Water and rangeland resources are the basis for livestock production in pastoralist areas of Africa and therefore have major impacts on pastoral livelihoods. Households with insufficient access to water or productive rangeland experience suboptimal herd growth and production, with associated negative impacts on the income and nutritious foods that livestock provide.
In July 2022 the Ugandan media reported that 900 people had died of hunger or hunger-related diseases in the Karamoja sub-region since February 2022, and that 8 out of 10 households had limited or no food.i
This knowledge synthesis focuses on violent conflict in the Karamoja sub-region of northeastern Uganda. While violence and conflict both can and do take many forms, this synthesis takes as its focus the phenomenon of cattle raiding and associated violence. This knowledge synthesis briefly describes the concept and role of cattle raiding within pastoral societies in East Africa and the Karamoja Cluster and then examines different historical periods and experiences of violent conflict associated with cattle raiding within the Karamoja sub-region.
This briefing paper presents learnings from global, and specifically East African, experience to support concerned stakeholders in thinking transformatively about education inclusion in Karamoja. While Karamoja is also home to agriculturalists, this paper focuses specifically on education among those pursuing livelihoods as pastoralists and agro-pastoralists, and particularly on the education of girls in those communities.
Following disarmament in Karamoja, north east Uganda, which began in 2010 and continues to date, the consumption, production and sale of alcohol experienced a dramatic increase. Consequently, health, household wealth and relationships have been significantly affected as a result of the negative effects on communities and individuals.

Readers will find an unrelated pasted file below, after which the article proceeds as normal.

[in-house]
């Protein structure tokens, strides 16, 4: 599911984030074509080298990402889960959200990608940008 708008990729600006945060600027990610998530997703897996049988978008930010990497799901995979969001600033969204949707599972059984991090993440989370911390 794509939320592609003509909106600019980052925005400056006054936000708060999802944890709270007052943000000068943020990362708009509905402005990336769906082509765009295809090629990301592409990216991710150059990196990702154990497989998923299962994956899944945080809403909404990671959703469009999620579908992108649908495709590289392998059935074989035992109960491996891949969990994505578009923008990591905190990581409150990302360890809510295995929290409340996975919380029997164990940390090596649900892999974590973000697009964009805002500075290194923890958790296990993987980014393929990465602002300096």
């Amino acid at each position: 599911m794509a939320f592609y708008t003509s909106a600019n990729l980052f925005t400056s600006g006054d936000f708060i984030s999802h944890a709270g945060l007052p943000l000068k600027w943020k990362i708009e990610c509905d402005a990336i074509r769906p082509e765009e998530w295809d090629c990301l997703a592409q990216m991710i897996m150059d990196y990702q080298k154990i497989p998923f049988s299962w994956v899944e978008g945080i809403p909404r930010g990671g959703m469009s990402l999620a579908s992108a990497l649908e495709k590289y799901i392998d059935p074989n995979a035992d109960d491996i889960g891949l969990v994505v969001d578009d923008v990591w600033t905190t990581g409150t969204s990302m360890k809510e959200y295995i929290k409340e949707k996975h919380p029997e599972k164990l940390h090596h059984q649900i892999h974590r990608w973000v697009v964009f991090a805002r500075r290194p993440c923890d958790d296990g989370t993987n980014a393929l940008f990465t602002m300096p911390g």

As Karamoja is a predominantly a pastoralist region, market trading of livestock is key to the region’s economy. However, a number of factors – ranging from policies and seasonality to price trends and market types – prevent livestock value chain actors from maximising their income and achieving livelihood security.
Child malnutrition and stunting have posed challenges to populations in East Africa and the Horn of Africa for several decades. However, rates have not only continued to increase during this time, but now have a broader impact: for many years, it was primarily youngsters in agrarian communities that bore the brunt of the impact. Today, the effects are being experienced by both adults and children in pastoralist communities, and are exacerbated by ongoing population growth.
Although extensive research has been conducted into pastoralism, the sector – from its actors and systems to economic and environmental impacts – remains largely misunderstood. This is exacerbated by the fact that those living and working in pastoral communities often have trouble effectively expressing the processes they engage in and the benefits of pastoralism.
In the history of Karamoja, drought has been one of the most important types of disaster, with major impacts on livelihoods. For livestock-owning households, drought can push both wealthy and poorer households into destitution, and the recovery of herds, their main form of financial capital, takes many years. Drought also has serious impacts on crop production and can decimate harvests. In the case of livestock interventions, there have been notable developments in effective drought response in many countries in the wider East Africa region, including novel partnerships between government, non-governmental organizations (NGOs) and private sector to provide early and more cost-effective programming.